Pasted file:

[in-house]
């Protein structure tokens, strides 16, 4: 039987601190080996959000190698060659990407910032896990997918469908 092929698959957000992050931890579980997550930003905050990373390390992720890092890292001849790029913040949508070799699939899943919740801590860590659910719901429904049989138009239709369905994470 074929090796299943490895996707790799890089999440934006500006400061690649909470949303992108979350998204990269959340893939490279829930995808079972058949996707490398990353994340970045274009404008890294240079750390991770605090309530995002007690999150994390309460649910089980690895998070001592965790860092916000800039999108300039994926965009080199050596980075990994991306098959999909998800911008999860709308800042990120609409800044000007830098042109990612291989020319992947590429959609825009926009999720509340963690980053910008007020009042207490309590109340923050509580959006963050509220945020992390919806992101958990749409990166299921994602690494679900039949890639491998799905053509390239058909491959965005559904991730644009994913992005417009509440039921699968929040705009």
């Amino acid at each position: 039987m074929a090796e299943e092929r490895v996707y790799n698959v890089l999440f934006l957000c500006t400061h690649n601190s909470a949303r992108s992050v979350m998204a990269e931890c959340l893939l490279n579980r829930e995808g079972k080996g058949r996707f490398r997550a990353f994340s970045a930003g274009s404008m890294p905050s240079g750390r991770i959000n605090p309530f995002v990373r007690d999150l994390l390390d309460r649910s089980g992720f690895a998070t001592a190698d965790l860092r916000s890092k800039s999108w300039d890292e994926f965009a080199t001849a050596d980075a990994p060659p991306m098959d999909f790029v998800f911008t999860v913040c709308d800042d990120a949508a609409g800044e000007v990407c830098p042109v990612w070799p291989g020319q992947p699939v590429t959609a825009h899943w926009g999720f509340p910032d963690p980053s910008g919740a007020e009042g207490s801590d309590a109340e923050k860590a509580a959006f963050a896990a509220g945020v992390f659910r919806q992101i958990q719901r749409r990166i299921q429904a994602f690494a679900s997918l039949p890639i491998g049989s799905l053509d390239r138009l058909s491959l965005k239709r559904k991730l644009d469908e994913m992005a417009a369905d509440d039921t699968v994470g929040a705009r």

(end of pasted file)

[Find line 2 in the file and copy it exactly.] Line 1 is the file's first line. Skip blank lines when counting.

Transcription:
């Protein structure tokens, strides 16, 4: 039987601190080996959000190698060659990407910032896990997918469908 092929698959957000992050931890579980997550930003905050990373390390992720890092890292001849790029913040949508070799699939899943919740801590860590659910719901429904049989138009239709369905994470 074929090796299943490895996707790799890089999440934006500006400061690649909470949303992108979350998204990269959340893939490279829930995808079972058949996707490398990353994340970045274009404008890294240079750390991770605090309530995002007690999150994390309460649910089980690895998070001592965790860092916000800039999108300039994926965009080199050596980075990994991306098959999909998800911008999860709308800042990120609409800044000007830098042109990612291989020319992947590429959609825009926009999720509340963690980053910008007020009042207490309590109340923050509580959006963050509220945020992390919806992101958990749409990166299921994602690494679900039949890639491998799905053509390239058909491959965005559904991730644009994913992005417009509440039921699968929040705009």